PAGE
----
blog ● 1 Feb 2024

Working with young people as co-researchers

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A major priority of the Youth Geographies of Inequality project is to include and integrate the voices of young people as much as possible into the research process, and one aim we had was to bring in young people as researchers within our team. This involved training them and supporting them to conduct research, as researchers in their own right. This blog outlines how we went about this, in what ways we supported young people, and what they achieved as a result of this.

Training Young People as Co-researchers

After engaging young people in the opportunity through publicity, an important part to get right was the training day. We organised a day on campus where we met with the Young Co-researchers and ran an informal training session. It was really important to us that while we were there to train them on how to conduct qualitative interviews, we also made the environment as non-intimidating and as interactive as possible.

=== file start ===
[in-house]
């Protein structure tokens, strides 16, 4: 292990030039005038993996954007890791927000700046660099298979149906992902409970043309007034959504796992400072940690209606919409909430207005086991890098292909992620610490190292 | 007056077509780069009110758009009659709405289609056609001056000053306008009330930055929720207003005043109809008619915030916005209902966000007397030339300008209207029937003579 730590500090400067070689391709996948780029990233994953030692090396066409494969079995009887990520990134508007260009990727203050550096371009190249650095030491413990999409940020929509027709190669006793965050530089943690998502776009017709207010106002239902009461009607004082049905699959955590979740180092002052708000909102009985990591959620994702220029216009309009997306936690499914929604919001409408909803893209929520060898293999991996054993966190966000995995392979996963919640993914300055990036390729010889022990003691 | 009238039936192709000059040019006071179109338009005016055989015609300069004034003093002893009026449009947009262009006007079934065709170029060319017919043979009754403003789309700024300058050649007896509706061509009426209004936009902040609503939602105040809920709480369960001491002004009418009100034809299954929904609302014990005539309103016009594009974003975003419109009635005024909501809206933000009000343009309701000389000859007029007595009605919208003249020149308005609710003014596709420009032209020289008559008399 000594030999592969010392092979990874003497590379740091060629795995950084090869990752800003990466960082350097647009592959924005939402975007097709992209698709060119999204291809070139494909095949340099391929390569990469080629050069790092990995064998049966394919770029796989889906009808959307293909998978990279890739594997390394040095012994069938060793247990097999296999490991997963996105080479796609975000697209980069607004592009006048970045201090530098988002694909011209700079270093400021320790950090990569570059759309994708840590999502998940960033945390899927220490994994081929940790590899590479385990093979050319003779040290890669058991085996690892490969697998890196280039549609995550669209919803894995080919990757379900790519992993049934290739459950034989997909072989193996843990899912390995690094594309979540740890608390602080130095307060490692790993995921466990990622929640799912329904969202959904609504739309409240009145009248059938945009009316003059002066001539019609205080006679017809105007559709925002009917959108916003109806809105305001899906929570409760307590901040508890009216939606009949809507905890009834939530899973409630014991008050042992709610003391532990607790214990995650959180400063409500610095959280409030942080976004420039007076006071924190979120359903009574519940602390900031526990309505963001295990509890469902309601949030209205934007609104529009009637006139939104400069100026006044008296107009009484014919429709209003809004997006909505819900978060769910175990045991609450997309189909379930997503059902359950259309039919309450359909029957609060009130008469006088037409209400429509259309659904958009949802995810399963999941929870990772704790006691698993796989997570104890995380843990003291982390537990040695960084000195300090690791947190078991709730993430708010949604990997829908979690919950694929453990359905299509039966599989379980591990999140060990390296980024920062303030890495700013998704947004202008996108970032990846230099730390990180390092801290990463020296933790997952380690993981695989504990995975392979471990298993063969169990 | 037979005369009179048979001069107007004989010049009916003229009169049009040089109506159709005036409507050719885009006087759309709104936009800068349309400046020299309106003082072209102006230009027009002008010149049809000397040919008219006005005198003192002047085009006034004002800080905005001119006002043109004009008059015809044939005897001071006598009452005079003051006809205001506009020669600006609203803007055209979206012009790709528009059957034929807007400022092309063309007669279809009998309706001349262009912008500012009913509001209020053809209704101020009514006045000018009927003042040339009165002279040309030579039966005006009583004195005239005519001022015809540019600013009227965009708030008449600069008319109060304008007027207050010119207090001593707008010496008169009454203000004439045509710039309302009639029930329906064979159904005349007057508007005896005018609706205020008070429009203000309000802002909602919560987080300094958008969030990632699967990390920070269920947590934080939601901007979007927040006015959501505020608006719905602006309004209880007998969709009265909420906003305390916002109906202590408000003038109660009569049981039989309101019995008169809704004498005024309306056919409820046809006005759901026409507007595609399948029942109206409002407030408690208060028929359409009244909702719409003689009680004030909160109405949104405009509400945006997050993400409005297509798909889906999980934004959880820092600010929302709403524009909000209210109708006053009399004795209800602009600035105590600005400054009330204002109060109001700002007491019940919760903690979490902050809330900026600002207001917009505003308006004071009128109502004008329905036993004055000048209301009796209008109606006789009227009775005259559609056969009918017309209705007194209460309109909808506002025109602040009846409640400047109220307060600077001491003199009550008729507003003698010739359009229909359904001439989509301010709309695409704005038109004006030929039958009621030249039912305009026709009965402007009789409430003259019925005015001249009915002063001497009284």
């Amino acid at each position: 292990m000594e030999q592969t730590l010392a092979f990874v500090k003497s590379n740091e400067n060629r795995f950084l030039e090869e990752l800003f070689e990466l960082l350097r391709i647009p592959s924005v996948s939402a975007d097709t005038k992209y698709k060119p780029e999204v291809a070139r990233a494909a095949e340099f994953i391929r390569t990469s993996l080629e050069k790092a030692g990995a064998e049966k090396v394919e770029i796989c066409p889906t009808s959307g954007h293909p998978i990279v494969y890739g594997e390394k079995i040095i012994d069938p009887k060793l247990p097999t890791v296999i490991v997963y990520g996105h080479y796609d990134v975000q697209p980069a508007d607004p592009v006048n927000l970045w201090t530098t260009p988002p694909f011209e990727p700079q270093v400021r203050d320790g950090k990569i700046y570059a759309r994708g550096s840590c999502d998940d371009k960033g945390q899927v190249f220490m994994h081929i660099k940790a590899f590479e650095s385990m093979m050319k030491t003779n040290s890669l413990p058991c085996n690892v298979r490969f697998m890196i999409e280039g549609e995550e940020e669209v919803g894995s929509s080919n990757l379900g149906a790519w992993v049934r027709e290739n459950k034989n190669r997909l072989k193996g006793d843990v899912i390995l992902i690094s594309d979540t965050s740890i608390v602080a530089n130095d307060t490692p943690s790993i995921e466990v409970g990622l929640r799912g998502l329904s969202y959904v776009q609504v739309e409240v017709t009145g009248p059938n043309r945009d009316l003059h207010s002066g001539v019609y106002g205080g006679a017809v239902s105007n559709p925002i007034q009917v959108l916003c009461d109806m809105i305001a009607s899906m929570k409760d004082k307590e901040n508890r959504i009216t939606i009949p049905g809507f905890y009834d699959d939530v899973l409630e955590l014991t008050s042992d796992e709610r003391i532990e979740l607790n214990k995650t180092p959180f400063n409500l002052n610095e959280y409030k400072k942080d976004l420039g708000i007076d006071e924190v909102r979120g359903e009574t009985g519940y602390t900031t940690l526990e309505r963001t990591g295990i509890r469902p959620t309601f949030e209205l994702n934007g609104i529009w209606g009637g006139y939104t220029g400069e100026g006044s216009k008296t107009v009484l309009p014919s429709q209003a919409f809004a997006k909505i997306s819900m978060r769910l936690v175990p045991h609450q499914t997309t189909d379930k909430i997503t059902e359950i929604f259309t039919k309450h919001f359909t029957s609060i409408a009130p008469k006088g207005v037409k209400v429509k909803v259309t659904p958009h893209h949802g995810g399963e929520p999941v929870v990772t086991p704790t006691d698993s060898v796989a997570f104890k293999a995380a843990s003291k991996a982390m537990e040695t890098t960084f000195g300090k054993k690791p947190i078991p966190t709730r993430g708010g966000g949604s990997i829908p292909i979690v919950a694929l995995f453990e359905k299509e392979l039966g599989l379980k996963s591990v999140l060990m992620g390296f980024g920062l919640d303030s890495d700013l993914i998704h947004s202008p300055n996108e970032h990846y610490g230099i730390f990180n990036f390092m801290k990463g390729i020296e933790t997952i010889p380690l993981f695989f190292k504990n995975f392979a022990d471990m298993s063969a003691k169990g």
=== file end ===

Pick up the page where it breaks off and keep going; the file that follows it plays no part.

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Using icebreakers where the participants chose emojis and expressed what they wanted to learn, doing practice interviewing exercises and encouraging them to ask questions along the way were important elements to training in qualitative interviewing, which we received positive feedback from the young people. Taking the training at a slow pace was key to this, and we returned to points throughout the training, to ensure that the Young Co-researchers were comfortable and had understood the training material. After we completed the training, we had a group discussion about the topics of the research, which led to the Young Co-researchers writing questions for the interview topic guide, with the support of the research team.

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Conducting interviews with Young Co-researchers and Adult Participants